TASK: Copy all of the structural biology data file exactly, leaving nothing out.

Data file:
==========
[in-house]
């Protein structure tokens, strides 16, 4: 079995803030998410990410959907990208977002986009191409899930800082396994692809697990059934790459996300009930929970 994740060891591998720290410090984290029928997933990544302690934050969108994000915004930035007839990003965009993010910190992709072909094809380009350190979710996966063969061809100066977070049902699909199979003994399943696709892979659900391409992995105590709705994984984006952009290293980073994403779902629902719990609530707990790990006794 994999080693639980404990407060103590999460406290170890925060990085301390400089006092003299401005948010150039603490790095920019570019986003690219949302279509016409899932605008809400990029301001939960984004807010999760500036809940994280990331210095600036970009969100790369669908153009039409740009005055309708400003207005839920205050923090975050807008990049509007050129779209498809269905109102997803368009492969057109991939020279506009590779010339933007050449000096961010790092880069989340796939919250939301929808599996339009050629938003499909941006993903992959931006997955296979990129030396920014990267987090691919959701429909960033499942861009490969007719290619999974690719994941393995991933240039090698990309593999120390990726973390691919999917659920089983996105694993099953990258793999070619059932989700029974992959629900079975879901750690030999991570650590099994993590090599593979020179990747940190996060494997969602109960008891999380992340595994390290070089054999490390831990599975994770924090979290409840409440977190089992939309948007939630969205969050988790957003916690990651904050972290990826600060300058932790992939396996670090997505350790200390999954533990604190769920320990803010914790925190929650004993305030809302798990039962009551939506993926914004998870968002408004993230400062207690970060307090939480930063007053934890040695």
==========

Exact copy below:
[in-house]
């Protein structure tokens, strides 16, 4: 079995803030998410990410959907990208977002986009191409899930800082396994692809697990059934790459996300009930929970 994740060891591998720290410090984290029928997933990544302690934050969108994000915004930035007839990003965009993010910190992709072909094809380009350190979710996966063969061809100066977070049902699909199979003994399943696709892979659900391409992995105590709705994984984006952009290293980073994403779902629902719990609530707990790990006794 994999080693639980404990407060103590999460406290170890925060990085301390400089006092003299401005948010150039603490790095920019570019986003690219949302279509016409899932605008809400990029301001939960984004807010999760500036809940994280990331210095600036970009969100790369669908153009039409740009005055309708400003207005839920205050923090975050807008990049509007050129779209498809269905109102997803368009492969057109991939020279506009590779010339933007050449000096961010790092880069989340796939919250939301929808599996339009050629938003499909941006993903992959931006997955296979990129030396920014990267987090691919959701429909960033499942861009490969007719290619999974690719994941393995991933240039090698990309593999120390990726973390691919999917659920089983996105694993099953990258793999070619059932989700029974992959629900079975879901750690030999991570650590099994993590090599593979020179990747940190996060494997969602109960008891999380992340595994390290070089054999490390831990599975994770924090979290409840409440977190089992939309948007939630969205969050988790957003916690990651904050972290990826600060300058932790992939396996670090997505350790200390999954533990604190769920320990803010914790925190929650004993305030809302798990039962009551939506993926914004998870968002408004993230400062207690970060307090939480930063007053934890040695």